One soldier from Company H wrote that camp life was prevented from becoming dull by the proximity of the enemy. James B. Rounsaville of Company C reported that Brig. Its march on October 2, under increasingly overcast skies, was uneventful. After the men arrived in camp that evening, light rain soon became a downpour. The downpour continued as the columns formed in the morning and moved slowly for twelve more miles. The men soon began to suffer from immersion foot, leading in many cases to blisters and infections from water contaminated by animal manure and urine.

The camp was in a scrubby pine forest on top of a bluff, which provided little protection from the wind. The whole country seems to be covered with troops moving in different directions. Confederate pickets captured Union deserters and spies almost daily. Some of them seem to think that we would murder them as fast as we could lay hand on them.

They seemed sure that they would be paroled soon and then could go home to wait for the formalities of a prisoner exchange before returning to their units. Disease was already producing many casualties in the poorly fed and clothed 13th Texas and the other regiments.

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George W. We buried him with military honors. The funeral volleys over a brother soldiers grave have something peculiarly solemn about them [,] it is a loud toned farwell. The news from Texas was also disturbing. Following a four-day truce to evacuate civilians, Gen. Paul Hebert was forced to surrender Galveston on October 8, He had believed that an effective defense of the city was impossible and had removed to the mainland all but one of the heavy cannons in the Confederate positions on the island.

The defenders withdrew, and nine days after the fall of Galveston, U. Marines returned and destroyed fourteen barracks and stables on the Texas side of Sabine Lake. Thomas J. Rounsaville to Mattie H. Bond, Sept. William Blewett to Nancy Blewett, Jul. Stark to Martha Stark, Jul. Cade to Allie Cade, Jul. Carson, Desk of Henry Ralph, 77, diary entries, Jul. Aldrich, History of Houston County, James Russell Burnett their Captain.

Colonel Burnett went to see Maj. Theophilus Hunter Holmes on July 16, See Michael B. Holmes, however, did not arrive in Little Rock until Aug. In an unnumbered special order dated July 19, , Brig. McCulloch gave orders that units enroute to Arkansas could remain mounted only until they reached the Red River. By that time, Colonel Burnett was already in Little Rock, and would have been unaware of the directive.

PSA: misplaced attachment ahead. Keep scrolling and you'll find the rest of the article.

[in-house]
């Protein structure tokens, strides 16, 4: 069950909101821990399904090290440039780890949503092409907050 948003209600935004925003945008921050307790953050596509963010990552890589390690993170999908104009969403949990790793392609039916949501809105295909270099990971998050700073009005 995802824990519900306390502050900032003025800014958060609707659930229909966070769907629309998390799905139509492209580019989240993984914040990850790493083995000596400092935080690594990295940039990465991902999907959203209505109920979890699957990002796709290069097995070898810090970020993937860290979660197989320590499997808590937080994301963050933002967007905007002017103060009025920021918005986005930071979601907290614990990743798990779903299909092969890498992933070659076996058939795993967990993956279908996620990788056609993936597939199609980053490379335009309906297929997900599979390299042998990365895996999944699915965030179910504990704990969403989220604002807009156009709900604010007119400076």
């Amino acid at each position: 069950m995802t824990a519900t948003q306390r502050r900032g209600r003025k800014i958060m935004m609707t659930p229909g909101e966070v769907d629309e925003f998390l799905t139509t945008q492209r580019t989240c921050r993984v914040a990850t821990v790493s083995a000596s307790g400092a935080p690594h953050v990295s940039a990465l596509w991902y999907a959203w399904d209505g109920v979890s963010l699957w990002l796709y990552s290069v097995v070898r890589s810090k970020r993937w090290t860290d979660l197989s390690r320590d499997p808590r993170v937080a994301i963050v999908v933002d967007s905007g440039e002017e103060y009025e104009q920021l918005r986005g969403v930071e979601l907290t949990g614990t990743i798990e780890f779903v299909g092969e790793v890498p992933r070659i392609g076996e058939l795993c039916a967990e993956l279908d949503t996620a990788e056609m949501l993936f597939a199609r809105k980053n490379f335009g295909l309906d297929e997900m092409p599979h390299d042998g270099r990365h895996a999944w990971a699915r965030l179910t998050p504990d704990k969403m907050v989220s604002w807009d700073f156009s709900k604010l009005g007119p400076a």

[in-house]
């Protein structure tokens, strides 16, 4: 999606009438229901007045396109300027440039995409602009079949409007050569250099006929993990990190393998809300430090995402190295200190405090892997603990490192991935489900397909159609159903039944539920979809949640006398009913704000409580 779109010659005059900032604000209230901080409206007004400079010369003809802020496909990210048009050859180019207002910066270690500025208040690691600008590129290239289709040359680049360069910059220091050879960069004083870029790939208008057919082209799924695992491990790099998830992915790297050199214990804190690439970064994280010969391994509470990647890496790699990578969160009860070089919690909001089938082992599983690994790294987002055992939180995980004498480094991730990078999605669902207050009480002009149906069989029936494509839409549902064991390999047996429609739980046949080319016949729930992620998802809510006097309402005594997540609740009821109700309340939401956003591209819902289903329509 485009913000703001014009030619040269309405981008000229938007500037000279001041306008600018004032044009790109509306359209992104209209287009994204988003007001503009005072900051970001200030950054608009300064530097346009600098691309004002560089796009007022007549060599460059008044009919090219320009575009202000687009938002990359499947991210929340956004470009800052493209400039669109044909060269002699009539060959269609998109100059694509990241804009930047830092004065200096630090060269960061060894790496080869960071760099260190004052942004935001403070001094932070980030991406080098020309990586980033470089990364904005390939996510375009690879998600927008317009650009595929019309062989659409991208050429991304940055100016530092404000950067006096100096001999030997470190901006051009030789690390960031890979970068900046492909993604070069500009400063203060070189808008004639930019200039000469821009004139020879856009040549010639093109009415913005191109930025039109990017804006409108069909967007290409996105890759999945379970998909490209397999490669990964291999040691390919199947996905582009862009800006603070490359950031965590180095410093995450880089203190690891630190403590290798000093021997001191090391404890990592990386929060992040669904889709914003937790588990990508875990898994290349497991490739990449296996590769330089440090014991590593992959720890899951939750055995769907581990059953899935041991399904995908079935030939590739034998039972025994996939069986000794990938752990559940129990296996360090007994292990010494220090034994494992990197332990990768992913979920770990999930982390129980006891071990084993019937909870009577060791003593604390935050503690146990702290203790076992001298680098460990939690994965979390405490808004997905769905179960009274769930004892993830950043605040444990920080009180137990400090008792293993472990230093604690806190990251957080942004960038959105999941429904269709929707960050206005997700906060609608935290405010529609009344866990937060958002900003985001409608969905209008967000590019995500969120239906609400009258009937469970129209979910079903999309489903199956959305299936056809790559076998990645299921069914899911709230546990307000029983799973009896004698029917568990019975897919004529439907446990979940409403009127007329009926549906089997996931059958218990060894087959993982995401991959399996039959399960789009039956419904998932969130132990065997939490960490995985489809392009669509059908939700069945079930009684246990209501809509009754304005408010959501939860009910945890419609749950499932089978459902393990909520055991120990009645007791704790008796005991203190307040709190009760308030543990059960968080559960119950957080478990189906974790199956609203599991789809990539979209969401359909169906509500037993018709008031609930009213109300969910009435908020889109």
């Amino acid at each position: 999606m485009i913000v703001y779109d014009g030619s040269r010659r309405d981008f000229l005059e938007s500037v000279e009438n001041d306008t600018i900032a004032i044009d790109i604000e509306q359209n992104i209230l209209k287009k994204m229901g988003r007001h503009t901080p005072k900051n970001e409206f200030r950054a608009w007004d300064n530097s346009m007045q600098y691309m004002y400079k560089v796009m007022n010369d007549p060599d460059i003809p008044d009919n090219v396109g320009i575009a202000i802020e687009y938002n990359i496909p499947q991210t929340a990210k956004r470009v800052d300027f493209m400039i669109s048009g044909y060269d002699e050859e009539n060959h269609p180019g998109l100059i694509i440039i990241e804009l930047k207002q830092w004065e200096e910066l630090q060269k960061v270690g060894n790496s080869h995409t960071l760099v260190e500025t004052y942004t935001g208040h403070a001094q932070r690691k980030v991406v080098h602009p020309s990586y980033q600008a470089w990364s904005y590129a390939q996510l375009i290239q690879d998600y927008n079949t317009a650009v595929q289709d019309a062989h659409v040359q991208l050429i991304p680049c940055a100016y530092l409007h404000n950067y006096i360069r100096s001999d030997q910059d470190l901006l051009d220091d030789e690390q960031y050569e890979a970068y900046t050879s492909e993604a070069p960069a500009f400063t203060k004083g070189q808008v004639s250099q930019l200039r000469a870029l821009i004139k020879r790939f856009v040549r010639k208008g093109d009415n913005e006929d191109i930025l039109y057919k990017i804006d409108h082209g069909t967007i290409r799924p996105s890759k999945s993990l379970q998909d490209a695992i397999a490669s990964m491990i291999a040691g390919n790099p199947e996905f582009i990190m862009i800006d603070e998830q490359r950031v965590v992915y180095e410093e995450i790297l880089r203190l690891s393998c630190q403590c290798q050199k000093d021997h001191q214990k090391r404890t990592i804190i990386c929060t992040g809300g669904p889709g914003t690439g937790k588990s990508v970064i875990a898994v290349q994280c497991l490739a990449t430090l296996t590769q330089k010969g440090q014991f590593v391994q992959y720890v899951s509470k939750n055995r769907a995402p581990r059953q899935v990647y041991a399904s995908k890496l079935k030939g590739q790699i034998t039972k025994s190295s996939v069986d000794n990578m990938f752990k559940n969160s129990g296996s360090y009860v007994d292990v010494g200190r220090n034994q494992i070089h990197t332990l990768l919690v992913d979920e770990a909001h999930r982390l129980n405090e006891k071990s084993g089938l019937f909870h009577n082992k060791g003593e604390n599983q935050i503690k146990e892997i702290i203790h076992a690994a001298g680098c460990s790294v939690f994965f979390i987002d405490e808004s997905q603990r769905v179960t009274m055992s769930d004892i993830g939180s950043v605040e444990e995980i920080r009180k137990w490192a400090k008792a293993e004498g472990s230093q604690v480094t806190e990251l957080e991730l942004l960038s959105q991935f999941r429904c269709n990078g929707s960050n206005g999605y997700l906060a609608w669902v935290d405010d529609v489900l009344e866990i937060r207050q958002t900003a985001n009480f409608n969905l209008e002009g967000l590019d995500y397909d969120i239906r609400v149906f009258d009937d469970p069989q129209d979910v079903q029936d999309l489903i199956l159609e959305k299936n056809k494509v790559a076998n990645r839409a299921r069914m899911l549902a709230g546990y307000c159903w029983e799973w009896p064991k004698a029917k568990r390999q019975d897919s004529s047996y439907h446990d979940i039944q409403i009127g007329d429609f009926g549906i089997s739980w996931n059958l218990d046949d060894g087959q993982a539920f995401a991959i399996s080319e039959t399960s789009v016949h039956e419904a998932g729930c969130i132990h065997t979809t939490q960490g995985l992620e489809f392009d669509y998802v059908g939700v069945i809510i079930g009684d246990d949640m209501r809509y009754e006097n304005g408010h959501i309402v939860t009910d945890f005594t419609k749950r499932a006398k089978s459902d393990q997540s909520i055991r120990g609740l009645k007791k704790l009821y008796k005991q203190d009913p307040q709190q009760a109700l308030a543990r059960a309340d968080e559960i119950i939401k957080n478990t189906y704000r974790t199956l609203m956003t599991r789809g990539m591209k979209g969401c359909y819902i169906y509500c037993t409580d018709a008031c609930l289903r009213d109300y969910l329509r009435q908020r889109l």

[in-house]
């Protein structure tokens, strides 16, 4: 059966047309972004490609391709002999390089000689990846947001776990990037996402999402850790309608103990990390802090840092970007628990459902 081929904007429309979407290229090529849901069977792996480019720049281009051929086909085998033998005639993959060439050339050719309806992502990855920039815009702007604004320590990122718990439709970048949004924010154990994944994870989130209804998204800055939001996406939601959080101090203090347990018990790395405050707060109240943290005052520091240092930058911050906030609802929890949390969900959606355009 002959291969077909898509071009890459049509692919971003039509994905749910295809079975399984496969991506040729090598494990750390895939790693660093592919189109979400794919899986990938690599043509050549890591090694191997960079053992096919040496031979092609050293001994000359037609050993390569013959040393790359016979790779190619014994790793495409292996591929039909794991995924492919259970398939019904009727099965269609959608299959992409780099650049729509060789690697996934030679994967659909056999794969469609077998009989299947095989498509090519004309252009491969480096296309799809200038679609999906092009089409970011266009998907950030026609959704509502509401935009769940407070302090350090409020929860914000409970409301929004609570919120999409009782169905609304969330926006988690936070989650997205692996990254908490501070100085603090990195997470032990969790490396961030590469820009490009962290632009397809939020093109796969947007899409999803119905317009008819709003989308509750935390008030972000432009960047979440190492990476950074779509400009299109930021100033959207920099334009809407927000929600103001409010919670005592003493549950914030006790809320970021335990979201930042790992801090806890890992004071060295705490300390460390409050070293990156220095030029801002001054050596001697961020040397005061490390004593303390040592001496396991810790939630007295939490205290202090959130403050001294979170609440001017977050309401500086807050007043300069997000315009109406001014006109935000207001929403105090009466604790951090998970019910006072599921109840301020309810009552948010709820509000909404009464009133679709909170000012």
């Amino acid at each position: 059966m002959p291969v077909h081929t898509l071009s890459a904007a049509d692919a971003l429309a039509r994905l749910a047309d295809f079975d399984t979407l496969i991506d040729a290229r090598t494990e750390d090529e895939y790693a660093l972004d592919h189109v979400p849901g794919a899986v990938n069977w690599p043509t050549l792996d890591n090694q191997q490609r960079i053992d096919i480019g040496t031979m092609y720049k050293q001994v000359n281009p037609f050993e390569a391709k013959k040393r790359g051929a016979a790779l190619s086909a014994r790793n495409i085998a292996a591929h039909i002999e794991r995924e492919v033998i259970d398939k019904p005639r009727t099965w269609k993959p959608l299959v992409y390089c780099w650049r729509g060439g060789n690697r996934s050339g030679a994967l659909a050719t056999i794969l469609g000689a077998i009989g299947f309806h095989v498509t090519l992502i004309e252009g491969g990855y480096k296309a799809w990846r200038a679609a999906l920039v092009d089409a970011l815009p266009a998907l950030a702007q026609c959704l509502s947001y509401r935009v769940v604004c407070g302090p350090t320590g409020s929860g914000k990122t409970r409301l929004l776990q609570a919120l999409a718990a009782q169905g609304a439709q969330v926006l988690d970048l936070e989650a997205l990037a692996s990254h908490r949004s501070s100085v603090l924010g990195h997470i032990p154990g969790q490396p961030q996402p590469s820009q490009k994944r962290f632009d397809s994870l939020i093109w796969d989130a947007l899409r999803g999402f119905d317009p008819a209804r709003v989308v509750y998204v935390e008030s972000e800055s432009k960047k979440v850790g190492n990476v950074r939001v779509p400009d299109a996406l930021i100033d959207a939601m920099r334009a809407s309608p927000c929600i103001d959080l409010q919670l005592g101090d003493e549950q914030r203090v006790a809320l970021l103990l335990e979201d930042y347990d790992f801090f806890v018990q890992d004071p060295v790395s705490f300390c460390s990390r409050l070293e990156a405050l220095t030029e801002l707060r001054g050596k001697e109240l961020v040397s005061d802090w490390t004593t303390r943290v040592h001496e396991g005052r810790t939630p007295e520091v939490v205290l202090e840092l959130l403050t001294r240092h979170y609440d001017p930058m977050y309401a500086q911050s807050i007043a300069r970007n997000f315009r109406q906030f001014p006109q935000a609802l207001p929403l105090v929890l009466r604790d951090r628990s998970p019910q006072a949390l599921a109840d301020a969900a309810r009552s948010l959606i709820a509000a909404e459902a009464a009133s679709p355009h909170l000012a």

The Tyler Texas Reporter, July 24, Stark to Martha Stark, Aug. Theophilus Perry to Harriet Perry, Jul. Papers of John A. A number of soldiers who received medical separations were also reported as too ill to travel when the regiment departed. The number of total deaths was likely near ninety.

Louisa Perry to Theophilus Perry, Nov. Burroughs and John H. John Burroughs was authorized to travel to Little Rock during July to purchase medical supplies. James Mann to Mary Mann, Aug.

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CSR, M, 75— Stark to Mary Stark, Sept. General Holmes. Ibid, Special Order No. Butler, personal papers. The convalescent camp at St. Roberts of the 11th Texas Infantry. Charles R. Beaty to Nancy Blewett, Sept. Rounsaville to Narcissa Rounsaville, Sept. Theophilus Perry to Harriet Perry, Sept. Martin W. Berry of Company D died on Sept. In a clipping from the Little Rock Gazette, Sept. Later known as the 12th Texas Infantry Regiment. Johansson, Widows by the Thousand, 32— Tyler, New Handbook of Texas, 4: Johansson, Peculiar Honor, 7—8.

Smith to John H Reagan, Sep. Franklin B. Sexton, et al. Texas Confederate Congressmen Malcom D. Graham, Peter W. Gray, John A. Wilcox, William B. Wright, and Franklin B. Sexton signed the petition; Ezra J. Warner and W. Davis, Oct. Army Military History Institute.

Samuel Curtis had withdrawn his harassed Union forces into defensive positions at Helena in the summer of , Dougan, Confederate Arkansas, Stark to Martha Stark, Oct. Sherwood F. Joined by the other regiments of their brigade, they marched about seventeen miles that day. The night of the tenth was marked by hail, and in the morning the sleepless men were greeted by cold rain that turned to sleet.

The north wind gained force, the temperature dropped below freezing, and the rain still fell. The sick huddled around them listlessly, more dead than alive. See Terms of Use for details. Privacy policy About WeRelate Disclaimers. Columbus Patrick Samples b. Alexander Samples abt - M. Eliza P. Samples abt - Matilda Samples - Martha E.

Samples - William A. Samples - John D. Columbus Patrick Samples. Patrick C. Death [1]. Nashville, Davidson, Tennessee, United States. Alt Death [1]. Military [1].